Nov 21, 2009

The Cereal Box Surprise

Suppose a box of cereal costs 5$, and each box has a toy in it. There are 5 different toys for you to collect; by collecting all of them you can assemble them together and create a giant robot. If the toys have equal probabilities of turning up - that is, each toy is 1/5 likely to appear in a randomly chosen cereal box - how much will you have to spend, on average, before you can assemble the giant robot of your dreams?

Splitting Problem

How do you cut a rectangular cake into two equal pieces with one straight cut when someone has already removed a rectangular piece from it? (The removed piece can be of any size or any orientation.)

consider these images:




Nov 20, 2009

An Ant and a Cube

An ant starts eating a 3*3 rubik's cube made up of cheese at a corner(vertex). What is the probability that the last cube it eats is the body-center cube?


The ant can only travel from a cube to the adjacent cubes (i.e. having common faces)



Courtesy: Nitin Basant

Nov 18, 2009

Monty Hall problem a.k.a. The 3 door problem






Although I'm sure most of the ToughNut readers are familiar with this problem but I've met a lot of people with great aptitude who seem to have all sorts of confusion and disagree with the solution. Lets discuss and debate about the conflicting opinions that we all have. Here it goes...


Monty Hall problem
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Suppose you're on a game show and you're given the choice of three doors. Behind one door is a car; behind the others, goats. The car and the goats were placed randomly behind the doors before the show. The rules of the game show are as follows: After you have chosen a door, the door remains closed for the time being. The game show host, Monty Hall, who knows what is behind the doors, now has to open one of the two remaining doors, and the door he opens must have a goat behind it. If both remaining doors have goats behind them, he chooses one randomly. After Monty Hall opens a door with a goat, he will ask you to decide whether you want to stay with your first choice or to switch to the last remaining door. Imagine that you chose Door 1 and the host opens Door 3, which has a goat. He then asks you "Do you want to switch to Door Number 2?" Is it to your advantage to change your choice? 

Nov 17, 2009

5 Pirates Puzzle

Perhaps the most common of all math/logic puzzles being discussed in forums on the internet, yet an interesting one. Here it goes...



There are five rational pirates, A, B, C, D and E. They find 100 gold coins. They must decide how to distribute them.
The Pirates have a strict order of seniority: A is superior to B, who is superior to C, who is superior to D, who is superior to E.
The Pirate world's rules of distribution are thus: that the most senior pirate should propose a distribution of coins. The pirates, including the proposer, then vote on whether to accept this distribution. If the proposed allocation is approved by a majority or a tie vote, it happens. If not, the proposer is thrown overboard from the pirate ship and dies, and the next most senior pirate makes a new proposal to begin the system again.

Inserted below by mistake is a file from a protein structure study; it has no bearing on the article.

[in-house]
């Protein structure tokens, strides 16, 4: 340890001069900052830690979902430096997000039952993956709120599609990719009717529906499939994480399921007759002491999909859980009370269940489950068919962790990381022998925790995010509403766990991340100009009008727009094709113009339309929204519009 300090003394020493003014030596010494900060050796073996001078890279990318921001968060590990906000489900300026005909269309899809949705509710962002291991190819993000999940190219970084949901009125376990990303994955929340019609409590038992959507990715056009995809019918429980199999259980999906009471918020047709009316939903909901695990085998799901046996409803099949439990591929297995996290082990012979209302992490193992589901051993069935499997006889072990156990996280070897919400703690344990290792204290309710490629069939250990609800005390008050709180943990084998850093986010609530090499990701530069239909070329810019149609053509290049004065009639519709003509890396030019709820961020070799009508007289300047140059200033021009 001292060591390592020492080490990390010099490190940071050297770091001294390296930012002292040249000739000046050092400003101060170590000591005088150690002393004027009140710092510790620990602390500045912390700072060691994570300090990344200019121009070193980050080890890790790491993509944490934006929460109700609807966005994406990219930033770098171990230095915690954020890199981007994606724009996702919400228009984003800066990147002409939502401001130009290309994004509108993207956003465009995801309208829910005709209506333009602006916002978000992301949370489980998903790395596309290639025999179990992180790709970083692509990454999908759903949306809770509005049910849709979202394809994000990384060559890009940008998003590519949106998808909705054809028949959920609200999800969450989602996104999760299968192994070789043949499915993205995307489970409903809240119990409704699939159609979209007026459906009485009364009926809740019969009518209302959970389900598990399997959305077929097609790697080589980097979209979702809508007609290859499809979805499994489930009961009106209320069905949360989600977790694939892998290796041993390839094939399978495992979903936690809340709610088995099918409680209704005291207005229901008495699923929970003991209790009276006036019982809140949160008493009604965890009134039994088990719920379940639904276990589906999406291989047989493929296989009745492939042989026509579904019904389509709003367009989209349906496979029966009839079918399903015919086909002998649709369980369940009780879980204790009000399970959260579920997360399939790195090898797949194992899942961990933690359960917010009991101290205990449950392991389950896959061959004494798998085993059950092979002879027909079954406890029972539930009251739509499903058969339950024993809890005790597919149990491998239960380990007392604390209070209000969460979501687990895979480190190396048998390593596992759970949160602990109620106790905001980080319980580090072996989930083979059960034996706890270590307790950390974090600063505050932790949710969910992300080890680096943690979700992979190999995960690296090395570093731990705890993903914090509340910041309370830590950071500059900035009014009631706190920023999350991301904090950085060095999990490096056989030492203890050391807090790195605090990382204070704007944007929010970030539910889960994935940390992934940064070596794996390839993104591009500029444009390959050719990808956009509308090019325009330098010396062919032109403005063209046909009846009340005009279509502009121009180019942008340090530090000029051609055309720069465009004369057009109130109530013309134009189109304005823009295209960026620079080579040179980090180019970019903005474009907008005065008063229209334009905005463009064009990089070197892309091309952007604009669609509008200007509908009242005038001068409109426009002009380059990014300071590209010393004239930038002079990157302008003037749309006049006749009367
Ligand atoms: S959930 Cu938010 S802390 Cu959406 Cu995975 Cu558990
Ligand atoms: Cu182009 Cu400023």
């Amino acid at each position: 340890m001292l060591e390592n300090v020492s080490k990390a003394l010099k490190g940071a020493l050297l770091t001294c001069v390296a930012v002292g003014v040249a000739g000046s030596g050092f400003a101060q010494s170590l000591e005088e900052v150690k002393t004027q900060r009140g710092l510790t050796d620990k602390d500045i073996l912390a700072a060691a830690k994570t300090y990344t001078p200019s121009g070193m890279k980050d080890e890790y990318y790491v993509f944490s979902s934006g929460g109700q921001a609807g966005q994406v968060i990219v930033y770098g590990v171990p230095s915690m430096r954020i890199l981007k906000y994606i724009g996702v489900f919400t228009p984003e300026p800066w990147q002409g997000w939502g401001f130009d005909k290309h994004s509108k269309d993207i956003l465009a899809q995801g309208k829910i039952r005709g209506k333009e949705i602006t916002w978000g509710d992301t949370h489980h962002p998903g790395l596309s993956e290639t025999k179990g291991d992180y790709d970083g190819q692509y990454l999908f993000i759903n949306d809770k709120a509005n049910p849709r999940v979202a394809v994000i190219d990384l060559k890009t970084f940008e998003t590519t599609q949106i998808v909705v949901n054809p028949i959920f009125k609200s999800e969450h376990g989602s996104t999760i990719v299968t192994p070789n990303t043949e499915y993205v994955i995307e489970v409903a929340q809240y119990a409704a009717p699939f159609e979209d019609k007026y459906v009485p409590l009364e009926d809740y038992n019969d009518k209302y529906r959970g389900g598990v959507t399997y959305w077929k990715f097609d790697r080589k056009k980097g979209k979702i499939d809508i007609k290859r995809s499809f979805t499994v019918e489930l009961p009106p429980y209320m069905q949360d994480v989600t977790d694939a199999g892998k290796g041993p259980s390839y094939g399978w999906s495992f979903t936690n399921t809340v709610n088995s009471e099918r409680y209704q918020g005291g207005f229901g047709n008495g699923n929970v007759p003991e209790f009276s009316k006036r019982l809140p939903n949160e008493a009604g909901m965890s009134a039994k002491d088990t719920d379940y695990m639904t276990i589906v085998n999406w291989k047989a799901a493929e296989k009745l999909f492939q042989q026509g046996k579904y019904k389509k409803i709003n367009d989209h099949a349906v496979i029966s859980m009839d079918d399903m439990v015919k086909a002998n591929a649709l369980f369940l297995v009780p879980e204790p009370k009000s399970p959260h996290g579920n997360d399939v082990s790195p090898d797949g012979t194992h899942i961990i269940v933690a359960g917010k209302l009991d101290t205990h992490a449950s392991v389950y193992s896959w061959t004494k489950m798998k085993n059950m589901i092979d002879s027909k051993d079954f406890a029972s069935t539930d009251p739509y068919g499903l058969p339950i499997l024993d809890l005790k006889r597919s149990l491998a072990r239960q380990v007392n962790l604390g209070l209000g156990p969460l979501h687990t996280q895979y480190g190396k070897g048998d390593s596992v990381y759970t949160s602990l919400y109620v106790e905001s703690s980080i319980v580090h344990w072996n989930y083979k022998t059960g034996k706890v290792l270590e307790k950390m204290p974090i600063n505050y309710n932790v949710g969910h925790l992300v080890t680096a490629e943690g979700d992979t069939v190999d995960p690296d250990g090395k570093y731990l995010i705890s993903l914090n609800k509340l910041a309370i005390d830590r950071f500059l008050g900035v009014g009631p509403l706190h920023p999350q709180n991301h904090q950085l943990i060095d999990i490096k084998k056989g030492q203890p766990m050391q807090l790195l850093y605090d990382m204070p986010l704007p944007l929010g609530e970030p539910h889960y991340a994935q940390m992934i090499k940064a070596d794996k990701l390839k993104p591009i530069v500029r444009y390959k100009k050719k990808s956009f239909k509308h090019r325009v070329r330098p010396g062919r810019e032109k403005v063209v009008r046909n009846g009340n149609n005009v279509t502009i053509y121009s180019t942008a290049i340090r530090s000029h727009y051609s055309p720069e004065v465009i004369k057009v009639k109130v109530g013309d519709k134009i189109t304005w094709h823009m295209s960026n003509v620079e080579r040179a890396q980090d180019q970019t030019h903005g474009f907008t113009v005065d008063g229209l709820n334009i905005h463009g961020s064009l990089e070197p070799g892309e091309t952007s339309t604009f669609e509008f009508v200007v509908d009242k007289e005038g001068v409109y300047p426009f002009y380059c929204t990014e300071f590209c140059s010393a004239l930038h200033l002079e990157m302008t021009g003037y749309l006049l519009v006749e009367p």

Pirates base their decisions on three factors. First of all, each pirate wants to survive. Secondly, each pirate wants to maximize the number of gold coins he receives. Thirdly, each pirate would prefer to throw another overboard, if all other results would otherwise be equal




Source:  Stewart, Ian (1999-05), "A Puzzle for Pirates", Scientific American: 98–99

Nov 15, 2009

Information for puzzle solvers!!

Hi puzzlers,

The very idea of ToughNut is to bring in as many challenging and brainteasing puzzles as possible and share them with the followers of this blog. To take the idea a step ahead I invite you all to participate in collaborative publishing. I encourage you to email puzzles directly to itsfreddo.toughnut@blogger.com and have them published on this blog. I would strongly encourage all contributors to mention their names in the end of the email so that they are fairly credited for their contribution to the blog.

I cannot guarantee that every puzzle sent to this email id shall be published. However, the puzzles fairly suiting the interests of the niche community of readers that this blog has shall definitely be published.

Warm regards,

Ankit

The Scared Guards Problem

561 security guards are positioned so that no two pairs of guards are the same distance apart. Every guard watches the guard closest to him. Is there an arrangement of the guards so that every guard is being watched?




5 cards magic trick


Two magicians, John and Hull, perform a trick with a shuffled deck of cards, jokers removed.  John asks a member of the audience to select five cards at random from the deck.  The audience member passes the five cards to john, who examines them, and hands one back.  John then arranges the remaining four cards in some way and places them face down, in a neat pile.